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Novel Insights on Sex-Related Differences in Asthma

  • Peng Zhang
  • Joe ZeinEmail author
Asthma (V Ortega, Section Editor)
  • 63 Downloads
Part of the following topical collections:
  1. Topical Collection on Asthma

Abstract

Purpose of Review

Asthma, a common respiratory disease that affects about 10% of the US population, represents a significant public health issue. In the last decade, cumulative evidence has demonstrated sex disparities in asthma, including significant differences in epidemiology, clinical presentation, response to therapies, and health outcomes. Understanding sex-related differences in asthma enables clinicians to provide personalized asthma care and improve asthma outcome.

Recent Findings

Recent studies on sex-related differences in asthma inform us on mechanism underlying asthma pathogenesis across all age groups. Sex hormones directly modulate immune pathways crucial in asthma pathogenesis and affect individual’s response to environmental triggers and medications, such as leukokotriene inhibitors. Not surprisingly, the use of external sex hormone supplementations appears to modulate asthma risk. Identification of sex-specific asthma risk loci through genome-wide association studies also provides supporting evidence on sex-related differences in asthma. There is an interaction between sex and obesity, an interaction that could place females at higher risk for systemic inflammation and, consequently, asthma.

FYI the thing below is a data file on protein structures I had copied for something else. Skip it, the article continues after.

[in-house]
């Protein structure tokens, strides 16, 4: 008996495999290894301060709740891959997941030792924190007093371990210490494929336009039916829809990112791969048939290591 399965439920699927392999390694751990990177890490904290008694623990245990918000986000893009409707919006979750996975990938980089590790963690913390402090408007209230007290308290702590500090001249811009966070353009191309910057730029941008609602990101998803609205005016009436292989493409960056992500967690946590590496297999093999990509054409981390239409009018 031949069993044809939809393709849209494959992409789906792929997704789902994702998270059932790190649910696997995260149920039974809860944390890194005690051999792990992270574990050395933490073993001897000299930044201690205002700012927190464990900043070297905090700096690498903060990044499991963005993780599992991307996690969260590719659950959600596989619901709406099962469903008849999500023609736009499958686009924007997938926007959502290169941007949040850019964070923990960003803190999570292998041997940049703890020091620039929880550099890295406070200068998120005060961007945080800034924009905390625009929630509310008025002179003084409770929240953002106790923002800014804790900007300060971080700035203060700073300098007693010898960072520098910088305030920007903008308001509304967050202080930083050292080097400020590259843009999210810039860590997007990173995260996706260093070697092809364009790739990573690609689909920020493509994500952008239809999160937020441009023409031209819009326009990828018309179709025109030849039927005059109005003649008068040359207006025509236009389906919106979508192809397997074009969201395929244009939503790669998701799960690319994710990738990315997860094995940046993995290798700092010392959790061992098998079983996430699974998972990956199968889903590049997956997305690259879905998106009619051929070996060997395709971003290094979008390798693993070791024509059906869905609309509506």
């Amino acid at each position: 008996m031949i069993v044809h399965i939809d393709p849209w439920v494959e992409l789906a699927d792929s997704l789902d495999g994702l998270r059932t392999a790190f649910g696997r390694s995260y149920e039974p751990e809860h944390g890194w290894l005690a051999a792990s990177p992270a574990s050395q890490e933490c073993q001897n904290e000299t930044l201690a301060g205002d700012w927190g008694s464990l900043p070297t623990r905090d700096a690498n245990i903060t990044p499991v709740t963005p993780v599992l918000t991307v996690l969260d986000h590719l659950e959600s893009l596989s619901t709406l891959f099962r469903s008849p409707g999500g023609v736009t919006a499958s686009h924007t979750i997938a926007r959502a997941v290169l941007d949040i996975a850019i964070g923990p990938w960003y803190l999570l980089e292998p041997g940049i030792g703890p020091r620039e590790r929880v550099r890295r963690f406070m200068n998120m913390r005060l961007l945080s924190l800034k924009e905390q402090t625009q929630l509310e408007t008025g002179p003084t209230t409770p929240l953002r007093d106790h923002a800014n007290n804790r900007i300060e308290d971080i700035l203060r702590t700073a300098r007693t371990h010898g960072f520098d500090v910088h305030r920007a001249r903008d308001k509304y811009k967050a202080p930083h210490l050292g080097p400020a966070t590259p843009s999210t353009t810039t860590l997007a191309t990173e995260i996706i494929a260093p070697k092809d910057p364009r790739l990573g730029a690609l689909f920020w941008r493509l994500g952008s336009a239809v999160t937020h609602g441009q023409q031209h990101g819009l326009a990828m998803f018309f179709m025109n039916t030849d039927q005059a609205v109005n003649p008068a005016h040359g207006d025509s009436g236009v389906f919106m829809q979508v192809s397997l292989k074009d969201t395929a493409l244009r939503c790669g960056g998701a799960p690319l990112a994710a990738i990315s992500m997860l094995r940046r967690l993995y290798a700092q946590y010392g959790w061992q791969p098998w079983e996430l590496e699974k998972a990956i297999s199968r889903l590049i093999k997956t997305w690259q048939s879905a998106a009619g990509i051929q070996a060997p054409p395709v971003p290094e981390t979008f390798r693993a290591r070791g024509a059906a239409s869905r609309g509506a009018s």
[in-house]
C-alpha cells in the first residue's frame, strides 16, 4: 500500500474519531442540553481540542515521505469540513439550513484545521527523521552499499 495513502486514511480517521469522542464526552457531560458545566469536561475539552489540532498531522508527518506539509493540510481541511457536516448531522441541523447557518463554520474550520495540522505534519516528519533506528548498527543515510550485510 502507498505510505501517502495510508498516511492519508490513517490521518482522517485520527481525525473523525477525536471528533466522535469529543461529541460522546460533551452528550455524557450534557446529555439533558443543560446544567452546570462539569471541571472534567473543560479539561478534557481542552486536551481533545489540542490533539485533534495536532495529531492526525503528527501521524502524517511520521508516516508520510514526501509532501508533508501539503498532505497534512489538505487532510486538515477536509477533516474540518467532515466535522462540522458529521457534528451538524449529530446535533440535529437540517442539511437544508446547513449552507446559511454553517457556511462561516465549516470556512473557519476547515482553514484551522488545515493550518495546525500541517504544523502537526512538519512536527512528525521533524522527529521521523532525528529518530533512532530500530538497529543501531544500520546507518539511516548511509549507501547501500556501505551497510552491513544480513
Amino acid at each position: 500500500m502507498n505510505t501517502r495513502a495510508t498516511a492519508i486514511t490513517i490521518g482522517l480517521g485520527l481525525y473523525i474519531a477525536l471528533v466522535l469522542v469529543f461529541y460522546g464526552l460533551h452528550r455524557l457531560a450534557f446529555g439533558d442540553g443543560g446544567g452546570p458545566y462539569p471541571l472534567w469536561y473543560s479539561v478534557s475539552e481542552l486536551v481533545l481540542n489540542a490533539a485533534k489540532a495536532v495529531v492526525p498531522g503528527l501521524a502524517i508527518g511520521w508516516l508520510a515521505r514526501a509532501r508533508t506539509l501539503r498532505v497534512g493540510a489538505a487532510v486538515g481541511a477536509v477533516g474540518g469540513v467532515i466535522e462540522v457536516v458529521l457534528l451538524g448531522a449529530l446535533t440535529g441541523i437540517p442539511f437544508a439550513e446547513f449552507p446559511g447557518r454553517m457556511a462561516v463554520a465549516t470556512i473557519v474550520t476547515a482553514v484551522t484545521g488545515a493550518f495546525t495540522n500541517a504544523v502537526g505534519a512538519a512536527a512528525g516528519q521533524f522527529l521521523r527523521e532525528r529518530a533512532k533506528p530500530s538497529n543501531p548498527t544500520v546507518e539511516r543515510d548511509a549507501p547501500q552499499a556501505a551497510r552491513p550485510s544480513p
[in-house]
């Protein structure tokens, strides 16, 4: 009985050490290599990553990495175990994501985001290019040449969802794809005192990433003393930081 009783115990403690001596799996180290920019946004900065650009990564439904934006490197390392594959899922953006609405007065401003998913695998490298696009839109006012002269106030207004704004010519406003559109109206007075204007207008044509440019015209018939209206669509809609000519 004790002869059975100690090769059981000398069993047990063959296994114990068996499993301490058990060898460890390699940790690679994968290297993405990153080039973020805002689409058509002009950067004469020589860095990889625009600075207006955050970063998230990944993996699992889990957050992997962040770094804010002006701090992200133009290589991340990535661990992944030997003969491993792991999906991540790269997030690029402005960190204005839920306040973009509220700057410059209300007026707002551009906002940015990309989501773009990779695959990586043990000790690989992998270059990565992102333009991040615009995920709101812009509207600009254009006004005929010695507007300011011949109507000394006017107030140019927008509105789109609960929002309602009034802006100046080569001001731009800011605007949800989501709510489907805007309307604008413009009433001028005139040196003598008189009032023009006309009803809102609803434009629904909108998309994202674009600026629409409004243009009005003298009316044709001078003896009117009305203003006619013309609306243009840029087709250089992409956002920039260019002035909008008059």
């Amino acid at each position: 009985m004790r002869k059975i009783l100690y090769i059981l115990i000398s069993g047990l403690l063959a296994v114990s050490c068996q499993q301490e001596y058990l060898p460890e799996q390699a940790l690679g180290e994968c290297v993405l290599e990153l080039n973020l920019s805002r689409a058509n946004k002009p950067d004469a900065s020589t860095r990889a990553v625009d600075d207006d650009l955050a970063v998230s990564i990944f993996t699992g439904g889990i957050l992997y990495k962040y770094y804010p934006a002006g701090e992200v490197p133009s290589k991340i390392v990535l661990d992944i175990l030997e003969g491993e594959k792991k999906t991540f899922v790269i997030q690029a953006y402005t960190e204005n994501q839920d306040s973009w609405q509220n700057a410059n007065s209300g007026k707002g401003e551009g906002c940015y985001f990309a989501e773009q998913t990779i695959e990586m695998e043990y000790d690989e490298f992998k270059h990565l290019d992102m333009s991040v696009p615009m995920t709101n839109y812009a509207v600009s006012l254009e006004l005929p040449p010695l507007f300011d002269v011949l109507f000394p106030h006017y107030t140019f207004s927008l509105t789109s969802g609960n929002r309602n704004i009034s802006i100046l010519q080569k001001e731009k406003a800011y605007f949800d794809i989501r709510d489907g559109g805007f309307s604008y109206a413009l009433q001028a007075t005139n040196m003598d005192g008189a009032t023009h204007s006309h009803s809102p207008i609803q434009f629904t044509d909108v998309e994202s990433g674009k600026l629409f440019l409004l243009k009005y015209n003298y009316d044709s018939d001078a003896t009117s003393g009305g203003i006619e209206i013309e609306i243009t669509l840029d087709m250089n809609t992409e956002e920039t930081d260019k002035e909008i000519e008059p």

Summary

In this article, we review epidemiological and clinical studies on sex-related differences in asthma, with a special focus on the role of sex hormones, including hormonal therapies and the asthma-obesity interaction.

Keywords

Asthma Sex-related difference Menopause Oral contraception pills Menopausal hormone replacement therapy Obesity 

Notes

Acknowledgments

We thank Kimberly Yeager, Ph.D. for her valuable input on the review.

Funding Information

Joe G. Zein: NIH-NHLBI K08HL133381.

Compliance with Ethical Standards

Conflict of Interest

Peng Zhang and Joe Zein declare no conflicts of interest relevant to this manuscript.

Human and Animal Rights and Informed Consent

This article does not contain any studies with human or animal subjects performed by any of the authors.

References

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© Springer Science+Business Media, LLC, part of Springer Nature 2019

Authors and Affiliations

  1. 1.From the Respiratory InstituteCleveland ClinicClevelandUSA

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